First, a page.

While A Quiet Place Part II may make you even more scared to be outside, it’s the best reason I’ve had to leave the house in a long time.

Film Review: A Quiet Place Part II

Film Reviews

A Quiet Place Part II
Director: John Krasinski 

Platinum Dunes
In Theaters 05.28

I’m really trying not to view movies through the pandemic lens. It’s getting old, but it’s impossible to watch A Quiet Place Part II, perhaps the biggest poster child for venturing back out into theaters since Tenet, and not be struck by the fact that it’s an intense thriller about daring to venture outside again.

A Quiet Place Part II picks up almost immediately after the first film, as the remaining members of Abbott family—Evelyn (Emily Blunt, Sicario, Mary Poppins Returns), Regan (Millicent Simmonds, Wonderstruck), Marcus (Noah Jupe, Ford v Ferrari, Honey Boy) and the newborn baby—have survived the attack at home and now face the terrors of the outside world as they continue their fight for survival in silence. Forced to venture into the unknown, they meet up with an old neighbor, Emmet (Cillian Murphy, Batman Begins, Peaky Blinders), who warns them that the terrifying creatures that hunt by sound are not the only threats that lurk beyond the sand path.

Director John Krasinski, who makes a brief appearance as Lee Abbott in an opening flashback sequence, takes something of a Jaws 2 approach toward the beginning, recognizing that it’s not possible to duplicate the effect of holding off until the end to show us the creatures. The action-packed, Spielberg-ian opening sequence is stunningly impressive, with eye-popping visual effects, but I initially found myself thinking that I wasn’t going to get nearly as scared this time around.

But once things get quiet again, the anxiety kicks in, and A Quiet Place Part II is a pulse-pounding, white-knuckle experience that literally caused me to jump back in my chair and let out a high-pitched scream at one point, and I am not ashamed to admit it. Krasinski has such a strong sense of what makes this scenario terrifying, namely, creating a likable and real family and placing them in a situation beyond your wildest nightmares. He is so skilled at pulling the strings that these films are in a class of their own.

Blunt is, once again, terrific, as she always is, but this chapter really belongs to Simmons, Murphy and Jupe. Murphy is a great addition to the cast of characters—the first time we see him, he’s wearing a cloth covering over his mouth to muffle any noises he might make. To say that it eerily adds to the unintentional COVID-19 subtext is an understatement—and the character relationship between Emmett and Regan couldn’t be better, for the chemistry is palpable. It’s really Regan’s inner journey that justifies the sequel, and Jupe is an extraordinary young actor whose gift for being in the moment and saying so much without speaking is as strong as any adult actor working today. Djimon Hounsou (Amistad, Blood Diamond), an actor I’m always excited to see, shines in a supporting role.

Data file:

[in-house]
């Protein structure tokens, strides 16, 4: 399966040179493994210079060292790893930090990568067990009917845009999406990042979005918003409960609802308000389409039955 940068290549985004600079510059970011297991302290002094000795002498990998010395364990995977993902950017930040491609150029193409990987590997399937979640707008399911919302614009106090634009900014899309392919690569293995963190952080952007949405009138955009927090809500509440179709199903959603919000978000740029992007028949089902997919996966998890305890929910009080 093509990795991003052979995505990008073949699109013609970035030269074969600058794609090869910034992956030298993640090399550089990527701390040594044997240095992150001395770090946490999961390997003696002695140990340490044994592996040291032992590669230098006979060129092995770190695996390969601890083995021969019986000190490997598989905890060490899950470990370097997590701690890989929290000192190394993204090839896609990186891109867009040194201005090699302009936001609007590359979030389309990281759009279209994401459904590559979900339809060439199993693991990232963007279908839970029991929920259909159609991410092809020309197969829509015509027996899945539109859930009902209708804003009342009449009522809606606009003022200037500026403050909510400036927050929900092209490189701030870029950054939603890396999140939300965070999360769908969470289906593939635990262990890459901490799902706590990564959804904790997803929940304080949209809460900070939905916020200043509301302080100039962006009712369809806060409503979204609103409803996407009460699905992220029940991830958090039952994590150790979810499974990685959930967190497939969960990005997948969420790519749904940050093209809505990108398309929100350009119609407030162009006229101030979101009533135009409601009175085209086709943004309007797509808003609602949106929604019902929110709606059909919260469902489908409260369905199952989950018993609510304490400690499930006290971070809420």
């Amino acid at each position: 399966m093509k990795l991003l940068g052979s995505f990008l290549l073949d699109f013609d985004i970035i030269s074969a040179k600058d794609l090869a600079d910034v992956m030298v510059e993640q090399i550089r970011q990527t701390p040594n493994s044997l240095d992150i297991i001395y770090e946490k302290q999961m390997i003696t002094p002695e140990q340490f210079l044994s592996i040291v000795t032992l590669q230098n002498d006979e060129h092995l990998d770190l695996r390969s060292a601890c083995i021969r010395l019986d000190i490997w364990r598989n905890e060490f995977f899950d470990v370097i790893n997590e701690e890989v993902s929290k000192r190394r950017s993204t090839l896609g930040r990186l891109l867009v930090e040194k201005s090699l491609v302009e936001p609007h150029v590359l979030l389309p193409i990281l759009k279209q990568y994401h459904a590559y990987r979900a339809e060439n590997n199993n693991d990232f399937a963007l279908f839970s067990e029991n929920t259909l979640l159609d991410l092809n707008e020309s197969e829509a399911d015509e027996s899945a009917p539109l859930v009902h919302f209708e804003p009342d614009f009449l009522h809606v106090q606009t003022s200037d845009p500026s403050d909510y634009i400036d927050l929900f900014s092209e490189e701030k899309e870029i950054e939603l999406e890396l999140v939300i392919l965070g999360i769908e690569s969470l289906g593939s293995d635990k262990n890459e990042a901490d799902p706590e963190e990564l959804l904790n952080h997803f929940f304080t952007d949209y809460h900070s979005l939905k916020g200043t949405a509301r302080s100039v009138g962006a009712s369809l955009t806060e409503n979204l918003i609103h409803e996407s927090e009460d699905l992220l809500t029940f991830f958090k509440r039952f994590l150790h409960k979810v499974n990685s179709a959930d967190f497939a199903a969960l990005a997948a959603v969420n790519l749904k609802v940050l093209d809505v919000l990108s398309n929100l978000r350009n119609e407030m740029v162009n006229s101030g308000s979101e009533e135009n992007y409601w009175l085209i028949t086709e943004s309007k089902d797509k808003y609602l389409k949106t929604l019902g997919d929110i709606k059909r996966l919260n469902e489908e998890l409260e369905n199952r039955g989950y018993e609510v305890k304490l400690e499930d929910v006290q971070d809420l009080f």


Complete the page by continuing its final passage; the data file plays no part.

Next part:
The precision of the editing, by Michael P. Shawyer (Creed, Black Panther) and with additional editing credited to Oscar winner Christopher Rousse (The Bourne Ultimatum), is a huge part of what makes A Quiet Place Part II such a breathless experience, as is the score by Marco Beltrami (3:10 to Yuma). Although, as with the original, many of the scariest moments are done with little to no sound, including those that occur from Regan’s point of view. 

A Quiet Place Part II is a perfect example of a “must see in a theater” movie. While it may make you even more scared to be out and about, it’s the best reason I’ve had to leave the house in a long time. It’s not only worth the long wait; it’s a flat-out better movie now than it would have been a year ago, and it serves as a reminder that, at times of crisis, it’s not just about surviving, but looking out for each other. –Patrick Gibbs